Tutorial on how to create an emoncms module

I've just created a tutorial that covers the basics of creating a simple custom display module for emoncms that shows a readout of current home power use and how many kwh's have been used today.

The tutorial is up on github here:


What should I expand on in the emoncms module building tutorial next?

Developing for Arduino remotely on a Raspberry Pi

I found myself tonight requiring the ability to develop for Arduino remotely on a Raspberry Pi. The use case is connecting an Arduino Uno to a Raspberry Pi to receive data from my Bee Hive Temperature Monitor setup. The Arduino posts data received from the Bee Monitor as a serial string onto ttyUSB0, EmoncmsPythonLink script is used to post the data to the emoncms server running locally on the Raspberry Pi with the file system on an external hard drive. The Pi also has an RFM12Pi fitted receiving data from an emonTx and a couple of emonTH's

I wanted to be able to access the Arduino, and upload a new sketch to fix bugs etc remotely since I will not always have local access to the system.

I came across a great Arduino command line build environment called inotool


$ sudo apt-get update 
$ sudo apt-get install arduino
$ sudo apt-get install python-dev&&python-setuptools
$ git clone git://github.com/amperka/ino.git
$ cd ino
$ sudo python setup.py install

if you want to use ino's built in serial terminal

$ sudo apt-get install picocom

to exit picocom serial [CTRL + A] followed by [CTRL + X]

$ ino init -t blink      # initiates a project using "blink" as a template, copy libraries into 
$ ino build               # compiles the sketch, creating .hex file (default Arduino uno -m atmega328 for duemilanove)
$ ino upload             # uploads the .hex file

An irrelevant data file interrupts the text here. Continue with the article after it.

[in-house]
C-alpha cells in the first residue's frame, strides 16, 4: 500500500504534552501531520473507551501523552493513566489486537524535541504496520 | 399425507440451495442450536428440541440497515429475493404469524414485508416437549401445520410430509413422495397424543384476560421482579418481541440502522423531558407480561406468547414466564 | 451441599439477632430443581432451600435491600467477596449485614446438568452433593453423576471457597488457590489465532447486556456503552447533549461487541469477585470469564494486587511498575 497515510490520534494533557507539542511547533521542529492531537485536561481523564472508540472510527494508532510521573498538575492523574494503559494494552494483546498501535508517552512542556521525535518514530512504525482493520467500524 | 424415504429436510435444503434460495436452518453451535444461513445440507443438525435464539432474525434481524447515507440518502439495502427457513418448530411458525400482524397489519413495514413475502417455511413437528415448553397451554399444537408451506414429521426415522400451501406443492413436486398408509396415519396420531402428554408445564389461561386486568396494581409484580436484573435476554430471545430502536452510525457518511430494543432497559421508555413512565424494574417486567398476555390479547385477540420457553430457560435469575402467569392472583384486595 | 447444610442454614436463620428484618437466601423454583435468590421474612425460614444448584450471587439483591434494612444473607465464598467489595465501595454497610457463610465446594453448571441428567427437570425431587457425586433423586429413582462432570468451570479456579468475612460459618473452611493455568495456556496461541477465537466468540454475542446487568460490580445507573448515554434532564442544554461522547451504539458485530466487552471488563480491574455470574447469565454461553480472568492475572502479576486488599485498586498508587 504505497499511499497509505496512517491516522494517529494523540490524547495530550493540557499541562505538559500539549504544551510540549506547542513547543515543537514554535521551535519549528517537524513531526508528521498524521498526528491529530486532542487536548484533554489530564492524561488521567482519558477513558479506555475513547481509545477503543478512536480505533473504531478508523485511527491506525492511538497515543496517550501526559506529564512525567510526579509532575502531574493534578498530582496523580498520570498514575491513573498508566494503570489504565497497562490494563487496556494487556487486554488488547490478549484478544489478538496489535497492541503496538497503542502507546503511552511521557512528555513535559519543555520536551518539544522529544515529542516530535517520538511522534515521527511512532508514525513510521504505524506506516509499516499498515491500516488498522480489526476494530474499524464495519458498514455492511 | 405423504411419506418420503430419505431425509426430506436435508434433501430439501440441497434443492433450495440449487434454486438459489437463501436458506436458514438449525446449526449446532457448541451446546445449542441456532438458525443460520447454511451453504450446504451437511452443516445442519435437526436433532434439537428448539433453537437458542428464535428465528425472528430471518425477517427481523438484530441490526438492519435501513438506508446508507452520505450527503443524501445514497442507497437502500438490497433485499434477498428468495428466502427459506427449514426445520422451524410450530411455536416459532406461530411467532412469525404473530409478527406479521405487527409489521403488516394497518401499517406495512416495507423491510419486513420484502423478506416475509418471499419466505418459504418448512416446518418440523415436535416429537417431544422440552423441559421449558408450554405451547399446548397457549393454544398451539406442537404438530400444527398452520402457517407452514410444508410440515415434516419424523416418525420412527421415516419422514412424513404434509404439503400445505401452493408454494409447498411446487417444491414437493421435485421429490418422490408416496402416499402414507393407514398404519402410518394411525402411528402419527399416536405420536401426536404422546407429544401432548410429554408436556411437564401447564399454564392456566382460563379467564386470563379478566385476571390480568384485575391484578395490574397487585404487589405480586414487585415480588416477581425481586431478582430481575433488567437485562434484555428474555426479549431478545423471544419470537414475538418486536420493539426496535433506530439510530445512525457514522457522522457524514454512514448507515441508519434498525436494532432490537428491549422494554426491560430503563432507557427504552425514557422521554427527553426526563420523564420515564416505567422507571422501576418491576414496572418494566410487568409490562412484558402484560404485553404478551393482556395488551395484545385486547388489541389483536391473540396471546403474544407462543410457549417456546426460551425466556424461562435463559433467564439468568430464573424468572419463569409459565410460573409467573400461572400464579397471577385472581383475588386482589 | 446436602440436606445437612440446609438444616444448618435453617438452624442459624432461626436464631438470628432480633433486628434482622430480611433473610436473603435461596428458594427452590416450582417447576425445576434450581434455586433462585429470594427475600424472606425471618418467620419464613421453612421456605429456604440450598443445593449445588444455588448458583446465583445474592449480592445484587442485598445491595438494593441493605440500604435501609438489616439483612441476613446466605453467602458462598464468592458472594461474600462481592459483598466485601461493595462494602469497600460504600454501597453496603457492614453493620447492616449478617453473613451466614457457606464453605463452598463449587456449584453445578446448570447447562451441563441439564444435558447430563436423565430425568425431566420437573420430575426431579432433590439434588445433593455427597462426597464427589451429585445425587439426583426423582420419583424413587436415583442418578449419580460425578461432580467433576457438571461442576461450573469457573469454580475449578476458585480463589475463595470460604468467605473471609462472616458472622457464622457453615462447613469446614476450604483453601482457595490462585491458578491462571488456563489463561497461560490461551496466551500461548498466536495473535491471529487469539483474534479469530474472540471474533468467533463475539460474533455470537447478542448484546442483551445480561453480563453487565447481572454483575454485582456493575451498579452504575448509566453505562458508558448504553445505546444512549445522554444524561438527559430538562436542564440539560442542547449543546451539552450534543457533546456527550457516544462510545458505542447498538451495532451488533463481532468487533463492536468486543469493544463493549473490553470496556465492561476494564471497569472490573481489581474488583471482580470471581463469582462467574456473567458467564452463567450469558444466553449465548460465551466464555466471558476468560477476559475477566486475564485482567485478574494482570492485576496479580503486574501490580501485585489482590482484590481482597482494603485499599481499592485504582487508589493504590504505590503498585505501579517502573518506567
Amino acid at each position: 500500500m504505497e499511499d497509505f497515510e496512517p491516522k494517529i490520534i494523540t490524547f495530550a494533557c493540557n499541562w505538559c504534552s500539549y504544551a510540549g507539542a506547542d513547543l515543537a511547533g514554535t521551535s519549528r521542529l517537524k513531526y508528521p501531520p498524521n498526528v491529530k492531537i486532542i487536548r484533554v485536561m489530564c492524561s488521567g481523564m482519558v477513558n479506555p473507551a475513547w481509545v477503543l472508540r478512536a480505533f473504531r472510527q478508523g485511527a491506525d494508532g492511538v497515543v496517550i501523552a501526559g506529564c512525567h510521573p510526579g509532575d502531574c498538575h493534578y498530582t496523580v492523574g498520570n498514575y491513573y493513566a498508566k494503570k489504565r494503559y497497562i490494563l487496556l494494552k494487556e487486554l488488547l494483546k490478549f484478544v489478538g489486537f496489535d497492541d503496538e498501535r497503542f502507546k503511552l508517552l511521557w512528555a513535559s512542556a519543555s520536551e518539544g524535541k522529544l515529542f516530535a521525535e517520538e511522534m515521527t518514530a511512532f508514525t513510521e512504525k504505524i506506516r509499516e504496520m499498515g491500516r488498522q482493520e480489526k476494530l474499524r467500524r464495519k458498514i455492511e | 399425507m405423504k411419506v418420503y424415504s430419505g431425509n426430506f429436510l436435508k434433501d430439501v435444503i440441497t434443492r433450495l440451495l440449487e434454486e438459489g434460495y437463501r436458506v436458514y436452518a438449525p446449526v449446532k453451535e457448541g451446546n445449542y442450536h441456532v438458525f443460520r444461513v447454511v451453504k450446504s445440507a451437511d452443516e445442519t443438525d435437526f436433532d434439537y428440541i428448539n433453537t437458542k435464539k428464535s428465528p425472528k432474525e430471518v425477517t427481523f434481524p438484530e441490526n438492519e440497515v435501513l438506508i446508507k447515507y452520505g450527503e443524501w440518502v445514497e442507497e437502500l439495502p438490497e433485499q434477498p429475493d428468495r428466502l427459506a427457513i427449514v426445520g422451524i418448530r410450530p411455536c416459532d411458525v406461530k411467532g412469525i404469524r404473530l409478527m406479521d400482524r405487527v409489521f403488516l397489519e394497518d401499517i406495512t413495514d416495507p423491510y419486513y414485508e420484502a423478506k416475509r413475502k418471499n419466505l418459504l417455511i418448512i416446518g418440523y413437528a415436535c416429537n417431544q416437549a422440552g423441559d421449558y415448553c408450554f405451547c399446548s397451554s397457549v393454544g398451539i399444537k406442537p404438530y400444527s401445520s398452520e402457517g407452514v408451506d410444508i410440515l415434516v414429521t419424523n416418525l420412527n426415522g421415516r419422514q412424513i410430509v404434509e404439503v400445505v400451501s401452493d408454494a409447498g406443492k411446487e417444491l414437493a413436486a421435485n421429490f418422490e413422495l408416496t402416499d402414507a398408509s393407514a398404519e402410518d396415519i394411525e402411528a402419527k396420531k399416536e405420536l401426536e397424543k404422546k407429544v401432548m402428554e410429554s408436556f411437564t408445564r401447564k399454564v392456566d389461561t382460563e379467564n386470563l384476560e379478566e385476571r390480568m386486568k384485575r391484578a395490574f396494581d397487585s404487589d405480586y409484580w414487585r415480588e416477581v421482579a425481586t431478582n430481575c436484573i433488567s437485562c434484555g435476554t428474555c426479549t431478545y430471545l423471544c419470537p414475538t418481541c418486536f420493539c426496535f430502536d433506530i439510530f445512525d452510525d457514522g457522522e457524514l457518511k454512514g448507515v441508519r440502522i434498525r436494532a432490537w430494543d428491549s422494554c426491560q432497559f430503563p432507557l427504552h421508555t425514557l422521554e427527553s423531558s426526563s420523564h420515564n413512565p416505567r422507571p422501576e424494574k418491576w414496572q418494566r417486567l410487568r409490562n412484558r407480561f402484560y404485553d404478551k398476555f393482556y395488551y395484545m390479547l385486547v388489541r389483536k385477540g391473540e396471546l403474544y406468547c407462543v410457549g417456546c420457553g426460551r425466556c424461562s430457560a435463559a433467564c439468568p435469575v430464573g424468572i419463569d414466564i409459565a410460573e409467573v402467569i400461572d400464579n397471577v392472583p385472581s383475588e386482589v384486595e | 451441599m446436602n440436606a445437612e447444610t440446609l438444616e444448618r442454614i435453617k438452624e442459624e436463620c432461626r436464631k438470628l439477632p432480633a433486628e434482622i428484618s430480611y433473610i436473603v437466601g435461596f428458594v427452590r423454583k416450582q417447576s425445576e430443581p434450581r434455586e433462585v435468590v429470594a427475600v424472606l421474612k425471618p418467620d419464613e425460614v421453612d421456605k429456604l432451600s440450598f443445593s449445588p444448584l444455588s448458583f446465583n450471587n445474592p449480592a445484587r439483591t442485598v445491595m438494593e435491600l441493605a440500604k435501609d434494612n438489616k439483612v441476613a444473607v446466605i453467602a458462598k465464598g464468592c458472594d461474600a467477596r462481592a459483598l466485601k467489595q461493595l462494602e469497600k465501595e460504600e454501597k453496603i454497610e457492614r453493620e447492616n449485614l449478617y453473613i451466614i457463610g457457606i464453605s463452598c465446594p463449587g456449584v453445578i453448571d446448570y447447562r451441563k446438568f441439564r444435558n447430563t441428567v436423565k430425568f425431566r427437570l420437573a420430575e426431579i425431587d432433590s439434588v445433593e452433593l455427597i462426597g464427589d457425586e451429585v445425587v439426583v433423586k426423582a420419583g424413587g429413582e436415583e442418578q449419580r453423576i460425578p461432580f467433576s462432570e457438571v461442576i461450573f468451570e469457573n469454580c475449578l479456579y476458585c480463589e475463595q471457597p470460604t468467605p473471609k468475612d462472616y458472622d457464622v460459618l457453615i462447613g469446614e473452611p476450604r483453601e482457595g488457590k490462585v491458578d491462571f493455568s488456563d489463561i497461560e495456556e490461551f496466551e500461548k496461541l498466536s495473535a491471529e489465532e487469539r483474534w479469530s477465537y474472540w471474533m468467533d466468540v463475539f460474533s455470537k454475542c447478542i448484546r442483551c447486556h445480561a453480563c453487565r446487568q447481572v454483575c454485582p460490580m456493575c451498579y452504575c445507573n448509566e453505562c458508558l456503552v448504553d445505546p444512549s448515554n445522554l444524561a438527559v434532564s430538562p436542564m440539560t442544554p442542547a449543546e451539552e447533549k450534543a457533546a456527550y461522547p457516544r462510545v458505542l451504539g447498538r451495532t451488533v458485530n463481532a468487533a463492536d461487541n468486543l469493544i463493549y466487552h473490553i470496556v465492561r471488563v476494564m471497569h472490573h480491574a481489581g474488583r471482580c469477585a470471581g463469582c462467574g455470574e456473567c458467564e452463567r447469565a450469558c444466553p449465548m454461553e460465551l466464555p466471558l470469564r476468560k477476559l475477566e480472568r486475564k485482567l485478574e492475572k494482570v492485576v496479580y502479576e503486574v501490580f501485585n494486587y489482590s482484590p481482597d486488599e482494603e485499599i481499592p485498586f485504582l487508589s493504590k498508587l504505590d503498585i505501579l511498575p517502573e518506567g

The setup works well, opening the port on the router I can now ssh into the Pi and upload new sketches to the Arduino from anywhere on the web,

Emoncms control developments and demo's

First Happy Christmas everyone for yesterday!

One of the things I enjoy about the Christmas period is that you get some nice time to relax and with relaxation comes ideas and energy to try out some new things.

Glyn and I had been talking about control interfaces that could work well on a mobile or tablet and Id been working on a touch enabled dial earlier this month so I thought Id package it up as a emoncms module that sets the control variables in the packetgen module, I've also created a couple of simpler control interface examples using buttons and edit boxes. To try out the following demo's for yourself see the steps at the bottom of the post.

Example 1: Heating On/Off

A simple example using a bootstrap styled html button as our heating on/off button. Clicking the button toggles the state and updates the “packetgen” control packet with the new state.

button off

button on

Example 2: Heating On/Off plus set point

Very similar to the first example but now with a text input for setting the set point temperature for the room/building. The microcontroller on the control node checks the room temperature and turns on and off the heater depending on the setpoint setting it recieves from emoncms.


Example 3: Nest inspired dial

A nest inspired dial interface for setting the setpoint temperature. The set point can be adjusted by spinning the dial wheel with your finger:

heating dial

The dial and page resizes to fit different screen types from widescreen laptop's to mobile phones and tablets and touch can be used to spin the dial.

heating dial mobile

Solar PV Generation

Not really control but developing the idea of custom html/javascript canvas based graphics further.

I've always liked the standard “news & weather” app that came with my android phone. It's a good example of how clean an intuitive graphs can be and how touch can be used to browse temperature/humidity at different times of the day.
This example is a start on creating a graph that looks and behaves in much the same way implemented in canvas.


What you will need to run these examples

You will need your own installation of emoncms to try these out, such as an emoncms + raspberrypi + harddrive setup.

RaspberryPI with harddrive

You will also need the packetgen module (installed as default with the harddrive image):


and the 'development' repository


Copy the folder titled myheating from the development repository to your emoncms/Modules folder. (from development/Modules/control)

You should now be able to load the examples by clicking on the My Heating menu item.

The example does not yet allow for any gui based configuration and so assumes that the control packet structure looks like this: